Biotechnology (also called GM or GMO’s) is a refinement of breeding techniques that have been used to improve plants for thousands of years. Biotechnology plays a role in products that we use every day, including insulin and thyroid hormones for medical purposes, yeast for wine and beer production, and biofuels for energy.
Food crops developed using biotechnology have been on the market since 1996, more than 15 years. In fact, approximately 70% of processed food found on grocery store shelves contains ingredients and oils from biotech crops. For more than a decade, fruit and vegetable farmers have been growing biotech (GM) squash, papaya, and sweet corn.
Biotechnology helps farmers reduce pesticide use, fight devastating plant diseases, as well as reduce their fuel use and carbon dioxide emissions because of fewer tractor trips across their fields. Experts agree that we will need to grow as much food in the next few decades as we did in the past 10,000 years combined if we are to sustain our planet. Biotechnology is one tool that can help contribute to abundant and affordable food for the world’s growing population. Indeed, 29 countries planted 1.25 hectares of biotech crops in 2011, representing an area 25% larger than the total land mass of the US or China.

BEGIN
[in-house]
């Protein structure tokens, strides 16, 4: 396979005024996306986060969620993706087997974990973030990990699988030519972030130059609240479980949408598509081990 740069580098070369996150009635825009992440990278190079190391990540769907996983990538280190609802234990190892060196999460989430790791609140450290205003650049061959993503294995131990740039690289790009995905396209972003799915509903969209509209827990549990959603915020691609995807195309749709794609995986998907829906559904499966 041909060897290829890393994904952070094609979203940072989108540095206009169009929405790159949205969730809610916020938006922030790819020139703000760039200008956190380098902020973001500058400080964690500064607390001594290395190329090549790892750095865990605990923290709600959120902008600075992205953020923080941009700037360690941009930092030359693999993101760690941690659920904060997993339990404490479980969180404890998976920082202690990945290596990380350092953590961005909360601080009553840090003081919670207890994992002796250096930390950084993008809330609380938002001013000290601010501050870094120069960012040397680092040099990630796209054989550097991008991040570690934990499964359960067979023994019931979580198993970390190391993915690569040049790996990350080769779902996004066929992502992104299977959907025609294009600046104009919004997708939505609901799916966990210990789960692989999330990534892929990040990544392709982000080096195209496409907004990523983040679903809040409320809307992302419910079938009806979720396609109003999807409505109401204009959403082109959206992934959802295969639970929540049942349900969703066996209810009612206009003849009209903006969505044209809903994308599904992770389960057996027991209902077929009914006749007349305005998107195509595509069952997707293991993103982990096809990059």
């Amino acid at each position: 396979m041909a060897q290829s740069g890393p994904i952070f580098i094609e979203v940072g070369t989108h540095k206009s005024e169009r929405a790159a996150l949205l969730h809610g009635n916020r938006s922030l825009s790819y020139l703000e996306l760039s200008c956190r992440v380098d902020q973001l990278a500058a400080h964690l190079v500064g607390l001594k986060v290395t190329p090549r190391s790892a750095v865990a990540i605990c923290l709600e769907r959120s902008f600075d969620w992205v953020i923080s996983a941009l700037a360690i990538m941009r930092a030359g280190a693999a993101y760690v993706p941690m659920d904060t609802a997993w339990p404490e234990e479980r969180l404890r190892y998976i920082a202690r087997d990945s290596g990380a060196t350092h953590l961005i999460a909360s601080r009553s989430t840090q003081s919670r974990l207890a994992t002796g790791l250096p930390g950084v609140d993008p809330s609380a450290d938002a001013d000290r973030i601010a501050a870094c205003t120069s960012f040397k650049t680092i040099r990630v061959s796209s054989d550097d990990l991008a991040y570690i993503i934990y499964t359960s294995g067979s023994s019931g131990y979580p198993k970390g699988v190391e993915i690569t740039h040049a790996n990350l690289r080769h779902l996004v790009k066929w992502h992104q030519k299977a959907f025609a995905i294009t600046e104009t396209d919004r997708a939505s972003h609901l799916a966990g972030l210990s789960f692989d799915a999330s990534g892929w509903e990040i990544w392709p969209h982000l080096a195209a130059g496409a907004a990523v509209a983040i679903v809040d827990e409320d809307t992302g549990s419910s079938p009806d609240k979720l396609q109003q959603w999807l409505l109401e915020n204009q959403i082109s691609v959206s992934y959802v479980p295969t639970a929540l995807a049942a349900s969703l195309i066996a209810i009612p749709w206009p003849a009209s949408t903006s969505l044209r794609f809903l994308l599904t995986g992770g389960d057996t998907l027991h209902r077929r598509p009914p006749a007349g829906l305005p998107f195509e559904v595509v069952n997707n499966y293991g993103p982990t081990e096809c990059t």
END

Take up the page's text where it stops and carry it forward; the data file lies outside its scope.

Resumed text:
The safety of biotech products is evaluated and reviewed by the FDA, EPA, and USDA. Their safety has also been confirmed by numerous third-party organizations including the American Medical Association (AMA), the Academy of Nutrition & Dietetics, and the National Academy of Sciences in the United States, as well as the World Health Organization (WHO) and the Food and Agriculture Organization (FAO) of the United Nations.